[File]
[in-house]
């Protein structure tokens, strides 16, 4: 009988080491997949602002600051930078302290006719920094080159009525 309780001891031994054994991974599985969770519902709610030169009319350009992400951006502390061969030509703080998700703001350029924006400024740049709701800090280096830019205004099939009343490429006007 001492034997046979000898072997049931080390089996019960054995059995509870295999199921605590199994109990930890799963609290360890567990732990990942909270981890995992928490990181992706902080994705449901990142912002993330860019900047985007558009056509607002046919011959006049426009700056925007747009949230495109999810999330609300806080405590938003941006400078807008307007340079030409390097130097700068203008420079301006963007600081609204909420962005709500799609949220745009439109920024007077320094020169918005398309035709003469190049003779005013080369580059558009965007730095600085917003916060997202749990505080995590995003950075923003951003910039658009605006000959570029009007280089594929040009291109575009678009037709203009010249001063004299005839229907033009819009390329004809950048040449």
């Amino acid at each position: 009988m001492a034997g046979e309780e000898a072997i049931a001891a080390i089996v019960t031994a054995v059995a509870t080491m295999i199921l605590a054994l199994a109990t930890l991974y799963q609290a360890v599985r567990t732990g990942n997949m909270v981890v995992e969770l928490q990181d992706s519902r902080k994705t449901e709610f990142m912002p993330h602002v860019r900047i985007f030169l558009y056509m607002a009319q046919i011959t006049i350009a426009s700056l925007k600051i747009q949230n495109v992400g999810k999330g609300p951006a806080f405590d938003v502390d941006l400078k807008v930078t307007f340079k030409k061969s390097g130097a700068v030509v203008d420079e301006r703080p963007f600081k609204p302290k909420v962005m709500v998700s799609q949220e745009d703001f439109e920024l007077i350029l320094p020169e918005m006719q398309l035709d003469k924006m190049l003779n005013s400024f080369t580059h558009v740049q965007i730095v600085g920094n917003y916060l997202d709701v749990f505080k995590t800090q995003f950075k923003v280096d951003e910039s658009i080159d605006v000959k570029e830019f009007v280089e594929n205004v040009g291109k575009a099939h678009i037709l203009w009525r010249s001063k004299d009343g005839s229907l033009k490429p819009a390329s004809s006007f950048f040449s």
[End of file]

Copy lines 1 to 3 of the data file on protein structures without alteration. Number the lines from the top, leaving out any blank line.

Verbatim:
[in-house]
């Protein structure tokens, strides 16, 4: 009988080491997949602002600051930078302290006719920094080159009525 309780001891031994054994991974599985969770519902709610030169009319350009992400951006502390061969030509703080998700703001350029924006400024740049709701800090280096830019205004099939009343490429006007 001492034997046979000898072997049931080390089996019960054995059995509870295999199921605590199994109990930890799963609290360890567990732990990942909270981890995992928490990181992706902080994705449901990142912002993330860019900047985007558009056509607002046919011959006049426009700056925007747009949230495109999810999330609300806080405590938003941006400078807008307007340079030409390097130097700068203008420079301006963007600081609204909420962005709500799609949220745009439109920024007077320094020169918005398309035709003469190049003779005013080369580059558009965007730095600085917003916060997202749990505080995590995003950075923003951003910039658009605006000959570029009007280089594929040009291109575009678009037709203009010249001063004299005839229907033009819009390329004809950048040449």
């Amino acid at each position: 009988m001492a034997g046979e309780e000898a072997i049931a001891a080390i089996v019960t031994a054995v059995a509870t080491m295999i199921l605590a054994l199994a109990t930890l991974y799963q609290a360890v599985r567990t732990g990942n997949m909270v981890v995992e969770l928490q990181d992706s519902r902080k994705t449901e709610f990142m912002p993330h602002v860019r900047i985007f030169l558009y056509m607002a009319q046919i011959t006049i350009a426009s700056l925007k600051i747009q949230n495109v992400g999810k999330g609300p951006a806080f405590d938003v502390d941006l400078k807008v930078t307007f340079k030409k061969s390097g130097a700068v030509v203008d420079e301006r703080p963007f600081k609204p302290k909420v962005m709500v998700s799609q949220e745009d703001f439109e920024l007077i350029l320094p020169e918005m006719q398309l035709d003469k924006m190049l003779n005013s400024f080369t580059h558009v740049q965007i730095v600085g920094n917003y916060l997202d709701v749990f505080k995590t800090q995003f950075k923003v280096d951003e910039s658009i080159d605006v000959k570029e830019f009007v280089e594929n205004v040009g291109k575009a099939h678009i037709l203009w009525r010249s001063k004299d009343g005839s229907l033009k490429p819009a390329s004809s006007f950048f040449s």